Anatomy of a Disappearance – Hisham Matar

Nuri-el Alfi is a teenage boy living with his father after his mother passes away. On a holiday to the Magda Marina beach in Egypt, Alexandria, he meets and falls in love with Mona, a 26 year old woman who later will marry his father. Then one day his father disappears and an avalanche of questions seems to overwhelm Nuri. Where is his father, who took him, and most importantly, is he still alive?

The action takes place in Egypt, Switzerland and England. The small number of characters make the novel easy to follow – the enigmatic father, whose secretive life style is revealed in small doses but never in its entirety, the furtive glimpses of his first wife, Nuri’s mother, provided here and there around the novel, her unexplained death, and the role of Naima who is not just a housekeeper, all seem to come together towards the end.
A feeling of absence and longing pervades every page, the disappearance of the father transforming the son into an emotionally crippled young man living in the past, trying to cling to the memory of his father by smoking the same cigarettes, wearing the clothes he left behind, looking at photographs. Smells, memories, gestures, become ties that bind Nuri to a brief past he shared with his father and he is reluctant to let them go.

I found the novel somehow disjointed; halfway through the story I got frustrated with the bits and pieces that didn’t fit and others that didn’t make sense – too many questions and so much mystery. Some of those questions got answered in the end – just enough so that I wasn’t left with a total feeling of incompleteness. I was intrigued and I did a little research on the author, only to discover that his own father, who was involved in politics, had been abducted, his whereabouts known only years later.
Hisham Matar is probably the first Libyan author whose work I have read. It is very likely that I never would have picked up this novel on my own, but a book club I recently joined chose this as the book-of-the-month and so I gave it a try. I have mixed feelings about it – the story did not appeal to me, too gloomy and hopeless, but the occasional sparkle of the language made reading it bearable; this one paragraph about Nuri’s mother I particularly liked:

“Her hands, the pale thin fingers that never seemed to match her strength, would be frozen twigs. She would tuck them between my knees or, if I were lying on my back, slide them behind my lower back, the place that is still hers.”

And another one:

“The world had to be sliced into hours to fill, otherwise you could go mad with loneliness.”

My review feels incomplete, more like a jumble of ideas glued together but that’s ok – it took me a while to reach the final page and I had days when a sort of dread was creeping on me, knowing that I had to finish it because I hate giving up on a book, especially one that is not even that long. At just under 250 pages, it should have been a quick read. Alas, it wasn’t. Or maybe I just needed something more cheerful.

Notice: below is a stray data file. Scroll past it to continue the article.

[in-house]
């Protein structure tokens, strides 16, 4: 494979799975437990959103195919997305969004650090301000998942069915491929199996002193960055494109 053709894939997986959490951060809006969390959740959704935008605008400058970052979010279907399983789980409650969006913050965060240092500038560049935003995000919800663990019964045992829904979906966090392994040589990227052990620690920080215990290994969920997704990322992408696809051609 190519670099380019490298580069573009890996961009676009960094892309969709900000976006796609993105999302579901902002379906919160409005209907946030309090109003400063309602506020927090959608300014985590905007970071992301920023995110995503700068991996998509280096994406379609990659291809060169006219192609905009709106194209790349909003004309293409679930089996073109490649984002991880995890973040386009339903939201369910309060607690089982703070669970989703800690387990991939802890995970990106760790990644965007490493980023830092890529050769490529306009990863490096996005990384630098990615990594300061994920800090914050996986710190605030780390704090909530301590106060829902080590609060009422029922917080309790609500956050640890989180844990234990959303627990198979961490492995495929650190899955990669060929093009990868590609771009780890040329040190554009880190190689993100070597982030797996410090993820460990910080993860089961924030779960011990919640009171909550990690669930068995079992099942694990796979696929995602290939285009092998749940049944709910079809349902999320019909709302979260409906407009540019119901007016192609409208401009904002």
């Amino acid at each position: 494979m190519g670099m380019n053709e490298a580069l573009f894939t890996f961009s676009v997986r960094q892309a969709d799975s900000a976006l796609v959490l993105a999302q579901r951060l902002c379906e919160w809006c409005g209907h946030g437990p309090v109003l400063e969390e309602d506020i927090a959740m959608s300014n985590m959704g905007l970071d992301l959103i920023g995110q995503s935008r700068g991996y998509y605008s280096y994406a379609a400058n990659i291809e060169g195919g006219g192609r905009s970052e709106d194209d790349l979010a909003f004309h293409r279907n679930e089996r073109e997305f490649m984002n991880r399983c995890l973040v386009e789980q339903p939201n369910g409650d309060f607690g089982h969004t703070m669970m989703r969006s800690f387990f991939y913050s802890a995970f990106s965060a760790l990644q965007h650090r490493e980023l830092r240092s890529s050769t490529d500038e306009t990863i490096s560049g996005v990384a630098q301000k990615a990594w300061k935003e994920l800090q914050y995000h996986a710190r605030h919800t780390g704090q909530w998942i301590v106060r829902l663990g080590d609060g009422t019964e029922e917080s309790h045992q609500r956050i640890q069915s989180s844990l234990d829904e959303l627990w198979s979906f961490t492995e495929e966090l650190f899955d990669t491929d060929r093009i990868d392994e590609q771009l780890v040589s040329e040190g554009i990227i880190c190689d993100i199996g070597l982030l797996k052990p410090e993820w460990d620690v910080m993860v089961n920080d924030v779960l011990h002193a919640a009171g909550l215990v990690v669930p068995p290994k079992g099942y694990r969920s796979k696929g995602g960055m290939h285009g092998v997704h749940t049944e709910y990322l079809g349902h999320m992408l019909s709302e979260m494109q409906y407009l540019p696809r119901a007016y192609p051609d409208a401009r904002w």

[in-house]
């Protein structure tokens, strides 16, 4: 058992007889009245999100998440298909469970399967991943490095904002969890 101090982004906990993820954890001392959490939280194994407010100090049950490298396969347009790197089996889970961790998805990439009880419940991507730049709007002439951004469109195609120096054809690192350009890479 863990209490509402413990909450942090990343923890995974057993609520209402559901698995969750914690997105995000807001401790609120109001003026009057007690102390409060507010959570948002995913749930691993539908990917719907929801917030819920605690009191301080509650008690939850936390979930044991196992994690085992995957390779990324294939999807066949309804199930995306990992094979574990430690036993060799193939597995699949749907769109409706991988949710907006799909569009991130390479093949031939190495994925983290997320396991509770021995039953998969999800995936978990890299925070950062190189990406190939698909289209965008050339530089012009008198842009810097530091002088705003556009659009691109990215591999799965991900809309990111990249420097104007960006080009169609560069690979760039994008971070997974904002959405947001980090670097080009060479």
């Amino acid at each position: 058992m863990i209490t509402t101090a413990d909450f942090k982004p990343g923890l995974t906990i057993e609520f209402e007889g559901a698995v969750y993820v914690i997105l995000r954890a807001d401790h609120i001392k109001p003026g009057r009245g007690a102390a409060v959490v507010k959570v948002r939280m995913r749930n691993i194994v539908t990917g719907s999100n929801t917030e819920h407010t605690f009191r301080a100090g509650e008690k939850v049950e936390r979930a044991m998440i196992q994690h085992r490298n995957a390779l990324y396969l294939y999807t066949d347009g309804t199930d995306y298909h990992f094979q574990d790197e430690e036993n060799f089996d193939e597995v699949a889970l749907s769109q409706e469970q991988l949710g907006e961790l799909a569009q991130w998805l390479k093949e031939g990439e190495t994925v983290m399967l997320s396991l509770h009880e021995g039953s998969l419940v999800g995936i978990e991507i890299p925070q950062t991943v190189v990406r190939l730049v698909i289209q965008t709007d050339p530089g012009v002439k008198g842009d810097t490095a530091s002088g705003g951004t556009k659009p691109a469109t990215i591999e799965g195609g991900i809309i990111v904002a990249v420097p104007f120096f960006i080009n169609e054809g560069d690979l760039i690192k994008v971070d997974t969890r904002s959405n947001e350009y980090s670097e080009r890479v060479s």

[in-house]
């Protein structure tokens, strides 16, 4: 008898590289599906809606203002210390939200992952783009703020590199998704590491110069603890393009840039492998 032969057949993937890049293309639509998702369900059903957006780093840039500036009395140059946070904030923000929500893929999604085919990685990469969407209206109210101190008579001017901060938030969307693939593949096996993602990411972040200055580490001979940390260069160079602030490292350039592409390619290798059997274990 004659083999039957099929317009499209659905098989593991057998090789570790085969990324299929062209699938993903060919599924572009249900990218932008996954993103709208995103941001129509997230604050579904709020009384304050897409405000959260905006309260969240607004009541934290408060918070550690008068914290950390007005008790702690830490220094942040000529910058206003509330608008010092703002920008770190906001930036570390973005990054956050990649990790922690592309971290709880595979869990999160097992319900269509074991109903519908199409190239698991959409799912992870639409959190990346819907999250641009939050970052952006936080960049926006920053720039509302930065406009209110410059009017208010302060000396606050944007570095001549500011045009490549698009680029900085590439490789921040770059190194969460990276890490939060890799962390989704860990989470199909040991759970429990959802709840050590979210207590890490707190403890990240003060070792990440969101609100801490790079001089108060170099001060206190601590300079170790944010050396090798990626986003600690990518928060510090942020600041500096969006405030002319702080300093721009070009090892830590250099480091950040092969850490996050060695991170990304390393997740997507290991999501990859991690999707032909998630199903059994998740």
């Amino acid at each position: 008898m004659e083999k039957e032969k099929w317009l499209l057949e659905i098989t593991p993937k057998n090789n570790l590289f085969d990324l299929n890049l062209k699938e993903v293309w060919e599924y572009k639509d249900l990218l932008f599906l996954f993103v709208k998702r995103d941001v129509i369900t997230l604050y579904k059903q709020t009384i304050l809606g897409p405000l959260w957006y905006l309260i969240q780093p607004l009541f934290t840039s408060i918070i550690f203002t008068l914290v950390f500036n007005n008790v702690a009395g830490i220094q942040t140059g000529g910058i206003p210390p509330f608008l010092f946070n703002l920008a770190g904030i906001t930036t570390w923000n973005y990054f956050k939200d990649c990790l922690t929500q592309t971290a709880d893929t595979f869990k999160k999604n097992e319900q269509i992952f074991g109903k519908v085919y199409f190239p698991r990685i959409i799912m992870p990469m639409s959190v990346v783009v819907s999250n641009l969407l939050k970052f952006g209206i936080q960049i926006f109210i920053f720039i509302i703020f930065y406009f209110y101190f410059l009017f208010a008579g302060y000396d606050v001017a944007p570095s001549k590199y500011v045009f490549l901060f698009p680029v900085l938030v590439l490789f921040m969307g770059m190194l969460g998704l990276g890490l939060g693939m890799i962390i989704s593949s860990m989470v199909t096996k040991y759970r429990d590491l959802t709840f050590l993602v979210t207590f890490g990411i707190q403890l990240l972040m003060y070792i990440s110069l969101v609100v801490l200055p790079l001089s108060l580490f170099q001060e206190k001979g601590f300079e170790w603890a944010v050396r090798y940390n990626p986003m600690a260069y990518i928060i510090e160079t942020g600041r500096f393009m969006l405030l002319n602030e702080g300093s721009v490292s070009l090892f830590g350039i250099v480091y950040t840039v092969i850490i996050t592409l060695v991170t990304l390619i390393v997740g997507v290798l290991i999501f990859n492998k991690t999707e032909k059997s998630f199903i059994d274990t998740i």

And that brought a question to mind: how do you feel about gloomy stories? Do you enjoy these kinds of books or stay away from them? Or perhaps the degree of sadness doesn’t matter as long as the author keeps the story interesting?

*Read in April, 2012

You can also read Athira’s review here

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7 Responses to Anatomy of a Disappearance – Hisham Matar

  1. Vishy says:

    Nice review, Delia! Sorry to know that you didn’t like the book as much as you hoped to, but glad to know that you liked Hisham Matar’s prose. I didn’t know that he was Libyan. This book reminds me of the graphic novel ‘Exit Wounds’ by Rutu Modan, which is about a son searching for his lost father and falling in love with his father’s girlfriend. It also made me think of ‘First Love’ by Ivan Turgenev, which also has some common themes.

    I love a gloomy story, especially if it is a love story, if it is well told. If it is a gloomy story about war, I might like it. If it is a gloomy story about something like the holocaust, I may not even go near it 🙂

    • Delia says:

      Hi Vishy,
      This was too gloomy, even for me, a fan of dark, mysterious novels, not to mention tragic love stories (I love Wuthering Heights)!
      ‘Exit Wounds’ seems to share similarities with Matar’s novel, only here the son was barely a teenager, and almost nothing is as it seems. The father had a double life, his two marriages sort of dubious, especially the second, the characters are (almost) all strangers who share a common past, the links between them so fragile they snap and get renewed constantly. There was a coldness I didn’t like, in spite of the overall emotional tone of the novel.
      I read a bit about “First Love”, it sounds like the kind of story I would enjoy. Thanks for mentioning it here.

  2. JoV says:

    I’m sorry you felt like you had to finish the book. Hisham Matar is my favourite author and In the Country of Men is just as good, if not better than this. I like his writing style as it is so melancholic and deeply affecting. Here’s wish for another happy read! 🙂

    • Delia says:

      Hi JoV,
      Have you read this book?
      I have nothing against melancholy but I think there was another factor that made me feel this way about the book: I didn’t like any of the characters, really, couldn’t feel a connection. Usually, when reading a book, I have a favorite and sort of cheer him/her on throughout the story. It wasn’t the case here, everybody seemed disconnected somehow, and just when I would feel like maybe starting to like one, they did something that threw me off and so in the end none managed to make an impression.
      The writing is clear and uncluttered, and some of the paragraphs I really liked. I wish I liked the story more. I’m glad that you did.

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